Report: Tesla building I-80 supercharger station
Truckee, Calif. — Tesla Motors Inc. is building a supercharger station in the Sierra Nevada north of Lake Tahoe where drivers of the company’s electric cars can recharge along Interstate 80, a newspaper says.
Tesla officials previously announced plans to build a station near Truckee, California, about 30 miles southwest of Reno but hasn’t confirmed an exact location or opening date.
The Sierra Sun reported Thursday that six charging bays with “Tesla” labels have been delivered to a cordoned off site in Truckee and construction equipment has been assembled behind a supermarket.
Assistant Truckee town manager Alex Terrazas confirmed Tesla had pulled required permits and paid appropriate fees for the station.
Tesla will pay the Truckee Donner Public Utility District to supply electricity to the station as part of a development agreement, said Steven Poncelet, conservation manager for the district.
However, he told the newspaper a confidentiality clause prevented him from disclosing details.
A Tesla spokesperson told the newspaper the company is not able to comment publicly on financing or the exact cost of the Truckee station.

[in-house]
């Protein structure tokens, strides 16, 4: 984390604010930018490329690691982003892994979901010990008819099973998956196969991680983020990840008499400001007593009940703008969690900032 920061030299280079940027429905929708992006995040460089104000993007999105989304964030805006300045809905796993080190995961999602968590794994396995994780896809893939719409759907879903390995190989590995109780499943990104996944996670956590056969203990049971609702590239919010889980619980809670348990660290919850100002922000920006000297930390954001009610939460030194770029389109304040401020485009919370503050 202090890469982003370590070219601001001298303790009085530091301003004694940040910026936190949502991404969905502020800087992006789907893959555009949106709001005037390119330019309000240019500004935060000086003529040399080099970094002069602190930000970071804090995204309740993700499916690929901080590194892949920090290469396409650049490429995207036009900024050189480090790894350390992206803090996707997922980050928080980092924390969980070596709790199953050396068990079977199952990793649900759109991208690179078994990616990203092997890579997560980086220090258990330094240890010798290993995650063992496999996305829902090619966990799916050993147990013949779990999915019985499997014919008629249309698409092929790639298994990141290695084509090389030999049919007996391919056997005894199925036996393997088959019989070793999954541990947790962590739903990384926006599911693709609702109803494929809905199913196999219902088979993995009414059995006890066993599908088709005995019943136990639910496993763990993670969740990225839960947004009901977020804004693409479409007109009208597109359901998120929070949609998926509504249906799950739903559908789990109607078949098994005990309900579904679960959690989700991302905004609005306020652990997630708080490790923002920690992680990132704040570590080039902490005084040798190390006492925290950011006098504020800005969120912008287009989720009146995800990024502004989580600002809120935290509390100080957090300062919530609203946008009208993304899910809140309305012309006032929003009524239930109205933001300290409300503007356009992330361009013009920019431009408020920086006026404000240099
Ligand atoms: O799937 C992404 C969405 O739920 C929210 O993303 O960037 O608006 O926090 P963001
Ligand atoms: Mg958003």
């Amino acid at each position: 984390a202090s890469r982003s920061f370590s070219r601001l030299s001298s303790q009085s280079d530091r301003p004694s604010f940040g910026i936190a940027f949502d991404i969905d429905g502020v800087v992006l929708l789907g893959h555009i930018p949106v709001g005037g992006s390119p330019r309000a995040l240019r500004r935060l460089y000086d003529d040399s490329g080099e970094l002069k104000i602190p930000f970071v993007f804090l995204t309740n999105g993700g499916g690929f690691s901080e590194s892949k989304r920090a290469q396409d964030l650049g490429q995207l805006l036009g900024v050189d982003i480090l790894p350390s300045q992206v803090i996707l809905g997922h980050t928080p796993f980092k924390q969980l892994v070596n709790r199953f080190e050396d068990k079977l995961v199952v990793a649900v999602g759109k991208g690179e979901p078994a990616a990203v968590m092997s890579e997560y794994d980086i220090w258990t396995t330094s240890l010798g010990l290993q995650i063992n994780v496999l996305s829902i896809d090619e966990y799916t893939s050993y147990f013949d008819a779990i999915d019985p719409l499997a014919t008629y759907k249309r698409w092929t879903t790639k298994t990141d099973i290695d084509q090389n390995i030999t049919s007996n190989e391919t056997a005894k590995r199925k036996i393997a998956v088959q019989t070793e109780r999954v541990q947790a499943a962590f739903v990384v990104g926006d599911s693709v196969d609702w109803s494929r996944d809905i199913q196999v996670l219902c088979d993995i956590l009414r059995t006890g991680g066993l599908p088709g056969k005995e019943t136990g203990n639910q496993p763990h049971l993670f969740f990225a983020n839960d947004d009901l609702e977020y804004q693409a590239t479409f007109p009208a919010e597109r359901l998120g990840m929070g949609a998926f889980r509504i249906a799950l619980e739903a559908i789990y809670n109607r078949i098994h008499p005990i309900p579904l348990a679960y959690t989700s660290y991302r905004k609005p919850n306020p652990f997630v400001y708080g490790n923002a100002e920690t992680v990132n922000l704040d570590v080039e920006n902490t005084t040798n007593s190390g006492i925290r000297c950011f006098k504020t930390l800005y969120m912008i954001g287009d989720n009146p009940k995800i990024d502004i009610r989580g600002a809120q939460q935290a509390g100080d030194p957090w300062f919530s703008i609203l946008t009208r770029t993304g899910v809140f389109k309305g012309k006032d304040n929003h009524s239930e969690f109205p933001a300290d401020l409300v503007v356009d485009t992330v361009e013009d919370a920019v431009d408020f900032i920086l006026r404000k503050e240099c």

Tesla has 106 supercharging stations across North America, including more than a dozen in California and one in Las Vegas.
The stations provide the company’s Model S with a half charge in as little as 20 minutes, for free, the company says.
The Truckee station is about 45 miles from an industrial park east of Sparks, Nevada, where Tesla has broken ground for a possible plant to build a $5 billion lithium battery factory. Other sites under consideration are in California, Texas, Arizona and New Mexico.
Tesla says the factory will help it make cheaper batteries for its Model 3, a mass-market electric car that Tesla hopes to sell by 2017 for about $30,000. Tesla’s only current vehicle, the Model S sedan, starts at $70,000.
Poncelet said he’s excited about the opportunities that will flow from the “electrification” of Interstate 80 and the Truckee-Tahoe community.
“The benefits include reduced environmental impacts from fossil fuel vehicles, economic development opportunities and cementing Truckee’s reputation as a place people want to be,” he said.
Earlier this year, Nevada’s Incline Village General Improvement District installed four, 70-amp, 240-volt ChargePoint ports at Diamond Peak Ski Resort and the Championship Golf Course on the edge of Mount Rose.
Squaw Valley became the first California ski resort to install privately owned ports in September. Other private ports are located at the Hyatt Regency in Incline Village, Cedar House Sport Hotel in Truckee, and Harveys Lake Tahoe in Stateline, Nevada.